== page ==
by FAS grad Christina Cooper
by FAS grad Pam Rice
by FAS grad Robert Heindel
by FAS grad Charles Reid
by FAS instructor Dolph LeMoult
Since its founding, Famous Artists School has always relied on the advice and support of established, successful artists. Throughout the years, in a continuing tradition of excellence, the School has added new members to its Guiding and Instruction Faculty. These artists have contributed their fresh ideas and demonstrations to our teaching methods. This ensures that you will learn the most contemporary concepts and techniques, along with the sound, fundamental principles that must always underlie good art.
Our FAS instructors are a varied group of individuals, each with his or her own specialties and strengths. Usually, one instructor will work with you through the first ten lessons of your Course.
Robert “Chance” Browne is a comic strip artist and cartoonist, painter, and musician. The firstborn son of cartoonist Dik Browne (Hagar the Horrible, Hi and Lois), Chance grew up in Connecticut, in a home full of humor, warmth, and lots of art supplies.
He worked as an illustrator, art director, and musician before going to work with his father on Hi and Lois. Chance realized that having such a highly regarded cartoonist for a father was “kind of like being Picasso’s son. Why not study with the best? ... He was my hero.”
After his father’s death in 1989, Chance took over drawing this family comic strip.
As an artist, Hank McLaughlin has a close relationship with nature. When choosing a subject to paint, he’s usually drawn to the natural world. But even though he tells his students that they’ll be more successful if they paint from nature, he reminds them that they don’t have to go on a camping trip to do it. As he says, “Go to the refrigerator and take out a couple of apples. That’s nature!”
That’s the kind of humorous, down-to-earth touch that characterizes both Hank’s approach to art and his work with students. He’s a well-rounded artist who is comfortable with a wide spectrum of mediums, from oil pastels, pencil, charcoal and pen and ink right through watercolor, acrylics, and oil paints. He’s even dabbled in sculpture and woodcarving.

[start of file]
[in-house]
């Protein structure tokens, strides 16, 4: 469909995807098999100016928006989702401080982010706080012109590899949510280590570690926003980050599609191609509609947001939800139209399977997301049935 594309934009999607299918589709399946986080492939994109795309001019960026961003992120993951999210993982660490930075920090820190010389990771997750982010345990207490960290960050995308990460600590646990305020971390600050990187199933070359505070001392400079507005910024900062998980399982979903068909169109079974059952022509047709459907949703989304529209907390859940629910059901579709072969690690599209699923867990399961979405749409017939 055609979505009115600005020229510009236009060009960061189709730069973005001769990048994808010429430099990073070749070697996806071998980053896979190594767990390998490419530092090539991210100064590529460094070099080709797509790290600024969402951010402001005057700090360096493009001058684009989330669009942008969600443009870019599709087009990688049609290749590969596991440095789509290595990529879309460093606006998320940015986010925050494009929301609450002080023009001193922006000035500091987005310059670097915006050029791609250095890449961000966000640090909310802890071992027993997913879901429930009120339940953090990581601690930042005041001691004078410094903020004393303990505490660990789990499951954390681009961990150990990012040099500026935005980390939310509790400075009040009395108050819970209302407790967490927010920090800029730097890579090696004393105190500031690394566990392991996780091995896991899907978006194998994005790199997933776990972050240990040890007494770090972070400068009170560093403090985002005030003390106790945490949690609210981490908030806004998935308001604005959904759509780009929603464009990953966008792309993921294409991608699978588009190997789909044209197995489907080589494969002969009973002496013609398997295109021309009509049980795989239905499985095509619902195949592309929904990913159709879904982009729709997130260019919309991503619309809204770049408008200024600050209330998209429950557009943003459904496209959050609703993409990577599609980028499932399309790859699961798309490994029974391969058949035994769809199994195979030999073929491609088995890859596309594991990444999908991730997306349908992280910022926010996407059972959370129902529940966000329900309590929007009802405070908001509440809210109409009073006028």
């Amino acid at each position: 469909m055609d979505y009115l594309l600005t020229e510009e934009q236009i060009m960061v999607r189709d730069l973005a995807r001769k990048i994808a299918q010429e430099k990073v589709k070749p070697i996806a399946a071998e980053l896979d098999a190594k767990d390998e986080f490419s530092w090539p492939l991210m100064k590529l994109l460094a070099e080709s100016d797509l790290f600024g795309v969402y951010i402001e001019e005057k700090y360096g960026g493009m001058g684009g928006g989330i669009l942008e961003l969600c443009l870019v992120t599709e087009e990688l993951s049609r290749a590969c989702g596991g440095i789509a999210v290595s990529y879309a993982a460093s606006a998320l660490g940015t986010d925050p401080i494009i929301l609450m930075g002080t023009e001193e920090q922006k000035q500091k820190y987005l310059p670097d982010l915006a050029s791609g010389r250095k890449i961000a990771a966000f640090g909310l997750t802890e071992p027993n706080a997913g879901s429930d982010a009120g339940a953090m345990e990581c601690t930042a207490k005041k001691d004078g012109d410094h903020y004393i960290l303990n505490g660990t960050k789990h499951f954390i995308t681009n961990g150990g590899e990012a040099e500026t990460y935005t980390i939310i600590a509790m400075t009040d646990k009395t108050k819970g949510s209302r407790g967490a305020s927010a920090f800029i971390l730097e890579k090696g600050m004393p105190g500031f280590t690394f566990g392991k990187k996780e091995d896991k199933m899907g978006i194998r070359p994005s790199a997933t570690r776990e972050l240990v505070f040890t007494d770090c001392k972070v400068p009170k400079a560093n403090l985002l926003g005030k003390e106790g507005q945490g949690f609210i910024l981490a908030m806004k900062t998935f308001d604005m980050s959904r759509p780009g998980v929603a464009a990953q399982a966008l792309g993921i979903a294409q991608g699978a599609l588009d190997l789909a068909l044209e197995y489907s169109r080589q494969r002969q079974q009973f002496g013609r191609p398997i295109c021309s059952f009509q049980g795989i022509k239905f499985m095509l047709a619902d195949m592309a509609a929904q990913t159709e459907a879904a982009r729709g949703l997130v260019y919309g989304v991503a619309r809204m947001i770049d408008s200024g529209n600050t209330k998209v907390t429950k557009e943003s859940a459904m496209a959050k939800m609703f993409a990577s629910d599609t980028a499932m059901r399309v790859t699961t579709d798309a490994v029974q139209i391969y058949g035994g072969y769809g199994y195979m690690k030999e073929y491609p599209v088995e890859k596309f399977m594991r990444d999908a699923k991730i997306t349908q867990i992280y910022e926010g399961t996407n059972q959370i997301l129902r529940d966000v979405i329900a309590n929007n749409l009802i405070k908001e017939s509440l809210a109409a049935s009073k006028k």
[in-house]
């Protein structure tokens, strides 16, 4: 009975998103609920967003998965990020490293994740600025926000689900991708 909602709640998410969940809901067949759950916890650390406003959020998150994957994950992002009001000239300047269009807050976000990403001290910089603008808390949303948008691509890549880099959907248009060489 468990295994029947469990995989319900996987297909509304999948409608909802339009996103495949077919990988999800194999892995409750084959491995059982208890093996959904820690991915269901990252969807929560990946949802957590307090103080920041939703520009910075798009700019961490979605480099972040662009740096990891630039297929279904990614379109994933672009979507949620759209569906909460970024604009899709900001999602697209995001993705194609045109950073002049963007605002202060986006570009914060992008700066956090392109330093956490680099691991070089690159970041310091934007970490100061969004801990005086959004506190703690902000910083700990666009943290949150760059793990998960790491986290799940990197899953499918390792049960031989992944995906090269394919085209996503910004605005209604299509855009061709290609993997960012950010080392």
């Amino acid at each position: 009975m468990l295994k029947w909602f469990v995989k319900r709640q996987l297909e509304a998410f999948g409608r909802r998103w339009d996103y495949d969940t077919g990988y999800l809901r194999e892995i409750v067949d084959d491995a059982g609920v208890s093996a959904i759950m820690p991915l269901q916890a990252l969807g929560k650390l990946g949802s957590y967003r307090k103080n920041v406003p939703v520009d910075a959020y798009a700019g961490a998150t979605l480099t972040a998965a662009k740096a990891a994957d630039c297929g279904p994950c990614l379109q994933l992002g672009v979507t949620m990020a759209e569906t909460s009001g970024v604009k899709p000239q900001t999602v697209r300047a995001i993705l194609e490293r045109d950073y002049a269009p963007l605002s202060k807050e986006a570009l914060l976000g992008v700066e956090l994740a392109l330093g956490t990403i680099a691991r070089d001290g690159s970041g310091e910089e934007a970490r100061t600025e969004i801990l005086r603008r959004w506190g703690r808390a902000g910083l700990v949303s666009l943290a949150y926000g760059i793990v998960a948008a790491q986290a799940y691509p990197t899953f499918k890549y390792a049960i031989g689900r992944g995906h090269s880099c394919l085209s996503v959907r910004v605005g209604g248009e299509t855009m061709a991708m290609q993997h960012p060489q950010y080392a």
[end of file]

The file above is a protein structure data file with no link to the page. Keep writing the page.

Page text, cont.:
Famous Artists School’s Guiding Faculty members contribute their fresh ideas and step-by-step demonstrations to our Courses, guaranteeing that you learn the most contemporary concepts and techniques along with the sound, fundamental principles that must underlie good art.
Here are the distinguished members of our Guiding Faculty. They are among the world’s foremost talents in the world of art. These artists have won numerous art honors, awards, and prizes. With such knowledge, experience, and integrity, it is understandable that so many art educators, painters and commercial artists consider Famous Artists Courses without peer in professional art education.
Mark English refuses to be bored. An artist of exceptional gifts, he has achieved one remarkable success after another. Driven by a need for excellence and an unending attraction to challenge and change, he has created an unparalleled body of work.
English was born in Hubbard, Texas, in 1933. His first job was picking cotton, but he worked his way out of the fields when he learned how to paint signs for visiting rodeos. He attended the University of Texas and graduated from The Art Center College in Los Angeles in 1960.
The late Bernard Fuchs (1932-2009) was one of America’s foremost artists. Born in O’Fallon, Illinois, Bernie Fuchs grew up in the Midwest and attended Washington University in St. Louis, graduating with a degree from the School of Fine Arts.
After graduation, Bernie moved to New York City to pursue his career as a commercial illustrator and artist. His career took off. Bernie was named “Artist of the Year” by the Artists Guild of New York in 1962—by the time he turned 30. Also, he was the youngest artist ever to be elected to the “Hall of Fame” by the New York Society of Illustrators.
The late Robert Heindel (1938-2005) was one of the most illustrious graduates of Famous Artists School. In the last twenty years of his life, he became known as a modern-day Degas for his paintings evoking the many facets of the world of ballet.
He was fascinated by dancers because, combining body and brains, they “present the greatest vehicle for me to show what I want to show.” Heindel worked in oils, pastels, and conté crayons; his style communicates the power, the strength, and the breathless grace of his subjects, who are nearly always shown in rehearsal rather than in performance.
The late Franklin McMahon (1921-2012) was an artist-reporter whose work took him all over the world. He worked directly from his subjects whenever possible, so his work has a look of on-the-spot credibility. He said, “The artist who draws directly on the site can see around corners, adding dimension to viewpoint, getting ideas, heightening reality.”
McMahon’s reportage ranged from long-term studies of Vatican and Papal activities (This Church, These Times), to television documentaries-in-art on tour with the Chicago Symphony, to Presidential politics and civil rights for the New York Times, Chicago Sun-Times, and other magazines and newspapers.
Charles Reid is an outstanding artist, teacher, and author known around the world and an alumnus of Famous Artists School. As a teenager, he was one of the youngest students ever accepted by FAS, and later served as an FAS instructor. He authored eight books on painting directed toward students at all levels.
His use of beautiful clean color and his capture of light create a look of freshness and spontaneity that immediately grabs your senses and brings you into his work. His drawing skills are masterful.